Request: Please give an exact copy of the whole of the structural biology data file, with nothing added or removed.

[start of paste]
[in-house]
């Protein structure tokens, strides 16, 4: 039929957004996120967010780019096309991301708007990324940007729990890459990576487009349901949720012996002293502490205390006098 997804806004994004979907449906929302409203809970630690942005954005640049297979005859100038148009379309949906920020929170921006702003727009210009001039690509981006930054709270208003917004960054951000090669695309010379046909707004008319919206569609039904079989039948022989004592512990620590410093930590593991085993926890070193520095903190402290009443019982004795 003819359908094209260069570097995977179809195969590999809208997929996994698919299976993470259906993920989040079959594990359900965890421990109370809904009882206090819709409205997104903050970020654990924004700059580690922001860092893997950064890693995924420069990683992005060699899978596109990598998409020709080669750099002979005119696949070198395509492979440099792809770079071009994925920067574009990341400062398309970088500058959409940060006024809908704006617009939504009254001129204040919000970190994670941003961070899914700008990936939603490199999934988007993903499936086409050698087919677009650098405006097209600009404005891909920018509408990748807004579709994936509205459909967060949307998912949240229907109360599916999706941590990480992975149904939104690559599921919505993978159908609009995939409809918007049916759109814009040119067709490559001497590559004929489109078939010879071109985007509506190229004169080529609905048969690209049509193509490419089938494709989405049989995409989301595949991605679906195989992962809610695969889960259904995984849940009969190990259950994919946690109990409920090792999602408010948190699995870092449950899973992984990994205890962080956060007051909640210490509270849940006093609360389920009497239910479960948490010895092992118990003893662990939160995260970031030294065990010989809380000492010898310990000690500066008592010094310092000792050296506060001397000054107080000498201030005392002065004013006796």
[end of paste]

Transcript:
[in-house]
């Protein structure tokens, strides 16, 4: 039929957004996120967010780019096309991301708007990324940007729990890459990576487009349901949720012996002293502490205390006098 997804806004994004979907449906929302409203809970630690942005954005640049297979005859100038148009379309949906920020929170921006702003727009210009001039690509981006930054709270208003917004960054951000090669695309010379046909707004008319919206569609039904079989039948022989004592512990620590410093930590593991085993926890070193520095903190402290009443019982004795 003819359908094209260069570097995977179809195969590999809208997929996994698919299976993470259906993920989040079959594990359900965890421990109370809904009882206090819709409205997104903050970020654990924004700059580690922001860092893997950064890693995924420069990683992005060699899978596109990598998409020709080669750099002979005119696949070198395509492979440099792809770079071009994925920067574009990341400062398309970088500058959409940060006024809908704006617009939504009254001129204040919000970190994670941003961070899914700008990936939603490199999934988007993903499936086409050698087919677009650098405006097209600009404005891909920018509408990748807004579709994936509205459909967060949307998912949240229907109360599916999706941590990480992975149904939104690559599921919505993978159908609009995939409809918007049916759109814009040119067709490559001497590559004929489109078939010879071109985007509506190229004169080529609905048969690209049509193509490419089938494709989405049989995409989301595949991605679906195989992962809610695969889960259904995984849940009969190990259950994919946690109990409920090792999602408010948190699995870092449950899973992984990994205890962080956060007051909640210490509270849940006093609360389920009497239910479960948490010895092992118990003893662990939160995260970031030294065990010989809380000492010898310990000690500066008592010094310092000792050296506060001397000054107080000498201030005392002065004013006796």